Four Reasons Why Jesus and the Criminal Did Not Enter ‘Paradise’ When They Died (Luke 23:43)

In this short video I demonstrate that, contrary to popular preaching, Jesus and the criminal on the cross did not go to Paradise when they died on Good Friday (Luke 23:43). They both went to the grave (Hades), but Jesus affirmed the repentant criminal that he would indeed be remembered when Jesus returns to consummate the kingdom of God upon the earth.

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3 thoughts on “Four Reasons Why Jesus and the Criminal Did Not Enter ‘Paradise’ When They Died (Luke 23:43)

  1. Hi Dustin, thanks for this teaching on this fascinating and influential parable. I thought most of what you have to say is right.
    There was one line of reasoning, however, I’m not sure works out so well, and as a fan I see it my duty to interact with you on it šŸ˜‰

    So, do you think there might be some incompatibility between these following two arguments.
    1. Nowhere do we hear certain (literal) words that would be necessary if this were to be a portrayal of the afterlife.
    2. This is a **parable** and not to be taken literally.

    I couldn’t help but feel that on these two points, that you were appealing to an absence (or a literal absence) of literal language before squashing the literal interpretation strategy.

    If you stand by these two points, could you develop how we can understand the literal limits ( I am referring to the divide, if we can sketch it, between ultimate reality, that is to say that which extends beyond individual or collective human experience, and human experience) of the parable genre, and if you see it as a plastic limit, how we can detect roughly where those specific limits might be?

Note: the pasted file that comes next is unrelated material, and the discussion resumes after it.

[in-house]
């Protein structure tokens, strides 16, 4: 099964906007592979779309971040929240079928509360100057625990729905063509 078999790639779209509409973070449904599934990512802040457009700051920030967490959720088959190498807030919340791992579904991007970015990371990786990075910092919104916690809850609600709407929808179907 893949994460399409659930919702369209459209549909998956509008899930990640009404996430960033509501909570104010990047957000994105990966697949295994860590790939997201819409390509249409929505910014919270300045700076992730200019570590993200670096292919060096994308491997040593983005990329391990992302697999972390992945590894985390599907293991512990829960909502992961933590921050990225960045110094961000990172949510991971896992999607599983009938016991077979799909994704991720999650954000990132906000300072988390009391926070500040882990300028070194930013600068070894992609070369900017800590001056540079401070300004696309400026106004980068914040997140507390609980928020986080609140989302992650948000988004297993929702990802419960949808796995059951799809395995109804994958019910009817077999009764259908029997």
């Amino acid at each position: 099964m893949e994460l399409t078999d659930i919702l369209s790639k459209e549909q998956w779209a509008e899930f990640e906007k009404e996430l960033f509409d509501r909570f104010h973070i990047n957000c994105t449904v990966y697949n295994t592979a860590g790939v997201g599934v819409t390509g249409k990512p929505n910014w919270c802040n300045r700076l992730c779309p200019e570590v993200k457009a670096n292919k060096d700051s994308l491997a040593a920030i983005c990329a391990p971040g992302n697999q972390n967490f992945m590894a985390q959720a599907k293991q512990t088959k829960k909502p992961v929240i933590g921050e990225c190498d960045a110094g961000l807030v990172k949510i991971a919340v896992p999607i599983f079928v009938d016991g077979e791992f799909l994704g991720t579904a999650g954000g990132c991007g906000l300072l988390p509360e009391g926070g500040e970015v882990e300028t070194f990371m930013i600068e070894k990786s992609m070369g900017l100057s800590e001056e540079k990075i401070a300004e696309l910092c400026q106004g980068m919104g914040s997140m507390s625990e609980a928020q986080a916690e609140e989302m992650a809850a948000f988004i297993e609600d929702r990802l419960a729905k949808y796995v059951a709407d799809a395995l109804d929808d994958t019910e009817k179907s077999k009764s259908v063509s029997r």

1. Thanks for interacting.

      I think the reason why most find this parable odd is because we are unfamiliar with the Egyptian folktales which Jesus seems to have adopted. All parables are comparisons. This one in particular compares the contrast between the privileged rich and the righteous poor with that Egyptian folktale. However, Jesus has modified that story and used the theme of reversal present within given to a rich man and a poor man. In my best attempt to find a modern analogy, consider the jokes about a dead person who finds himself in heaven before Peter’s gates having to answer why he deserves entrance into the blissful realm. I can tell that story/joke, although I don’t believe that is how the afterlife works.

  2. Dustin, you nailed it (no pun intended). I have firmly believed for close to thirty years that Christ was speaking of a future day when the Kingdom of God becomes a reality upon this earth, and that criminal will be resurrected to enjoy the Kingdom of God.

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